Generally favorable reviews- based on 87 Ratings
Aug 14, 2013This gloomy tale is about ex-addict Kathy (Connelly) being evicted from her house and Colonel Behrani (Kingsley), a refugee forced to leave Iran with his family due to the fall of the Shah. Behrani buys the house in a desperate attempt to redress is financial situation, thus starting an escalating fight with Kathy.
Behrani is a stoic man, burdened with an impractical wife and a couple of children who are eating up all his income. The man works two jobs, while his family seems blissfully unaware of what is going on.
Kathy is introduced while on the phone, lying to her family. The camera shows a dirty house and unopened letters on the floor. Not the sort of introduction to elicit sympathy.
Enraged by being evicted from her house (because she was too lazy to open her mail), Kathy hires a lawyer and proceeds to manipulate Lester, a married cop, into doing some dirty work for her.Like most addicts, Kathy seems incapable to take responsibilities. Throughout the movie she is constantly blaming someone else or on the verge of drowning in self-pity.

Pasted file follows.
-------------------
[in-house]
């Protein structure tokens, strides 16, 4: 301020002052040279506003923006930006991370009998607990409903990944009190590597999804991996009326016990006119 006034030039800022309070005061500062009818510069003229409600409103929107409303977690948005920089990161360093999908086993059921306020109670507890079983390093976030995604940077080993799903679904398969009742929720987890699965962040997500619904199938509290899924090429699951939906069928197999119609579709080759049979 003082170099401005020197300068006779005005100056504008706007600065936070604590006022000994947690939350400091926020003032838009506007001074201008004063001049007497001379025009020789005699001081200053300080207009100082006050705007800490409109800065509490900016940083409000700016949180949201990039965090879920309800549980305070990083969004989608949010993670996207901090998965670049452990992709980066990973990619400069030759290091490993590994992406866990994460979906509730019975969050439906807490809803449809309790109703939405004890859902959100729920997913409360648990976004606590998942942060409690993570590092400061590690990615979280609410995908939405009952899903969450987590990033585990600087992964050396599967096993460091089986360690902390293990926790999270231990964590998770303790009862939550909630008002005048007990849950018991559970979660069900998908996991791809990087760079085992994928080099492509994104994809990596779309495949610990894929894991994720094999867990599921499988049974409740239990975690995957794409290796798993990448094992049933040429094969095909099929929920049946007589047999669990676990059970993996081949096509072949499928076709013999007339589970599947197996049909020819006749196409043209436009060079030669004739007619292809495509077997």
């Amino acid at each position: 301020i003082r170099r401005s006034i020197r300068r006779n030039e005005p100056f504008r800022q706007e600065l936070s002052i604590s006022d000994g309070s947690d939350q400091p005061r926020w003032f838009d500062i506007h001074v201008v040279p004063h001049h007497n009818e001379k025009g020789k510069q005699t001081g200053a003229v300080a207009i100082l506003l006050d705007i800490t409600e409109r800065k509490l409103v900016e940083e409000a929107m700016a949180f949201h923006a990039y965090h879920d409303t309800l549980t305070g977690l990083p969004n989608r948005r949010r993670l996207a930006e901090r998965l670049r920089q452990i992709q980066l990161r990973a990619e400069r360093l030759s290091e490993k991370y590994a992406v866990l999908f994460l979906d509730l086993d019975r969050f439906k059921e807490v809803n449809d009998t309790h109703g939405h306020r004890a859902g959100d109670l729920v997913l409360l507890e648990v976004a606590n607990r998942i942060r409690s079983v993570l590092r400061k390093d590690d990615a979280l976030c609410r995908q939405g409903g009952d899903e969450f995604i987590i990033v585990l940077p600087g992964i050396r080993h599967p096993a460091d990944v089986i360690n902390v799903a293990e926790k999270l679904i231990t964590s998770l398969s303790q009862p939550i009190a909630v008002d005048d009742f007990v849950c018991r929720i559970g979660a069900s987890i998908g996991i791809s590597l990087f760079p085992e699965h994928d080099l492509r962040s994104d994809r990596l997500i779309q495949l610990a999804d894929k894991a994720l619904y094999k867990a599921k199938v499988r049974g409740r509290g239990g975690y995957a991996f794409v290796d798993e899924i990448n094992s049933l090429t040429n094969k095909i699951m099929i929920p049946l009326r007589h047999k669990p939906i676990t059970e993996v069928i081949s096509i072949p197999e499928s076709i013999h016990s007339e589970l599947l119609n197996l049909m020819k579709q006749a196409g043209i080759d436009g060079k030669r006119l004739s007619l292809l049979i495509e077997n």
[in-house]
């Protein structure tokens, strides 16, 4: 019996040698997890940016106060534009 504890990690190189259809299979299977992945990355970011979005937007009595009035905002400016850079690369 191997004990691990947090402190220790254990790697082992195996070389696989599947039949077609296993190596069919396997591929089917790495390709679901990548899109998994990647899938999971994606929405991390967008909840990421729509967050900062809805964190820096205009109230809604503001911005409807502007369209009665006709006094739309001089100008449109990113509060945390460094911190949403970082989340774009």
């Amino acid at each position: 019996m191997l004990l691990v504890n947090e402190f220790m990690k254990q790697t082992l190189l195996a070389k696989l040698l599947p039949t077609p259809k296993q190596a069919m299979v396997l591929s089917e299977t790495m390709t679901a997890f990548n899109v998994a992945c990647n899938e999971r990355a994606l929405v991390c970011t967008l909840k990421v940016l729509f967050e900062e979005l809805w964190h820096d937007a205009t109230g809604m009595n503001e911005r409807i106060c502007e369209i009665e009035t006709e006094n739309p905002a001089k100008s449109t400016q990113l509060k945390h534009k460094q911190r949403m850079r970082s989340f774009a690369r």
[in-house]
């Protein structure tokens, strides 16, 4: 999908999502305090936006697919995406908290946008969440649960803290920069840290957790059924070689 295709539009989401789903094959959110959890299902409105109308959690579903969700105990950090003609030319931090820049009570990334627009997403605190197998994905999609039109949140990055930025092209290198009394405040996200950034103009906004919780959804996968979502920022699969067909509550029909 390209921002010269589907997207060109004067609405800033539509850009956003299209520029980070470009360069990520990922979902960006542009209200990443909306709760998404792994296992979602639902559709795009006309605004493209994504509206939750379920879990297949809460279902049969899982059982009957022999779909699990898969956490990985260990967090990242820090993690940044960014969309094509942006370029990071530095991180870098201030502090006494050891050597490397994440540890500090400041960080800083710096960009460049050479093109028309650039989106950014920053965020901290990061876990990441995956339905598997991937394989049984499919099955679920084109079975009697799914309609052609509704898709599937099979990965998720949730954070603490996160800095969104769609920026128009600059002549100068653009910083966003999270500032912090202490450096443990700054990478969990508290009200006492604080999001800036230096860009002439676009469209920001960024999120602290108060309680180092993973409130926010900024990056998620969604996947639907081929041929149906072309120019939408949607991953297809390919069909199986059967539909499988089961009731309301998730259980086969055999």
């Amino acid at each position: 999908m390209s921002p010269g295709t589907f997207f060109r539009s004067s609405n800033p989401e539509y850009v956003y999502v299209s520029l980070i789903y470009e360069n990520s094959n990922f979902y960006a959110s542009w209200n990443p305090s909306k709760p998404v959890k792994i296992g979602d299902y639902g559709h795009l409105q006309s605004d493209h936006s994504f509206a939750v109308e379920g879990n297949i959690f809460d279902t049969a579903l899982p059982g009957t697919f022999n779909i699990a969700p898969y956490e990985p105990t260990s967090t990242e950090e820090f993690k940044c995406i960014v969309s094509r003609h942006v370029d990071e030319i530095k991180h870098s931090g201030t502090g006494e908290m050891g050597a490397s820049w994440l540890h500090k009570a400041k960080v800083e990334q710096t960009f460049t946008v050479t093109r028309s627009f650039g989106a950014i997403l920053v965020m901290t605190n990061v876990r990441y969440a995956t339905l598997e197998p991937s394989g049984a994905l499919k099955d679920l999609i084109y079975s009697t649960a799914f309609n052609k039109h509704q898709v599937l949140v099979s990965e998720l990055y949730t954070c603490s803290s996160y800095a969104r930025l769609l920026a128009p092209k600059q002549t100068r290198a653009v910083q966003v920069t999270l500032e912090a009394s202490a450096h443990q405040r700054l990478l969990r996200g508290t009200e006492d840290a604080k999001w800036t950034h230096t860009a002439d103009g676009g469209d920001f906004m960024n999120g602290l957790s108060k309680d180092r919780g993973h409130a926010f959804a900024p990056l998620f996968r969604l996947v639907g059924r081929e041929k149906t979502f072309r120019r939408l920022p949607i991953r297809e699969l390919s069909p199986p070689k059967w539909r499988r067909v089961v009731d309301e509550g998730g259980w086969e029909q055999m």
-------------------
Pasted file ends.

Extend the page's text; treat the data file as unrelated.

The only thing Kathy and Behrani have in common is that they both lie to their families. They both are slightly unsympathetic, but the antipathy award goes to Lester, the policeman who embarks in the extramarital affair with Kathy, dumps wife and kids and starts threating Behrani until the bitter end.
I read the novel and liked the fact that the writer did not take sides. You really get the idea that two wrongs do not make one right. However, the movie failed to produce the same effect. Kathy comes across as the wrong one, the pushy, needy, weak, spoiled woman with a passive-aggressive attitude who can only manipulate or cry her way through life. Therefore, I found the movie disappointing.… Full Review »
Jul 16, 2013Its not exactly an uplifting film, but with Ben Kingsley and Jennifer Connelly's absolutely masterful performances, James Horner's mesmerizing score, Roger Deakins perfect cinematography, and an overall sense of thematic majesty, "House Of Sand And Fog" makes for an almost unforgivably indelible film.… Full Review »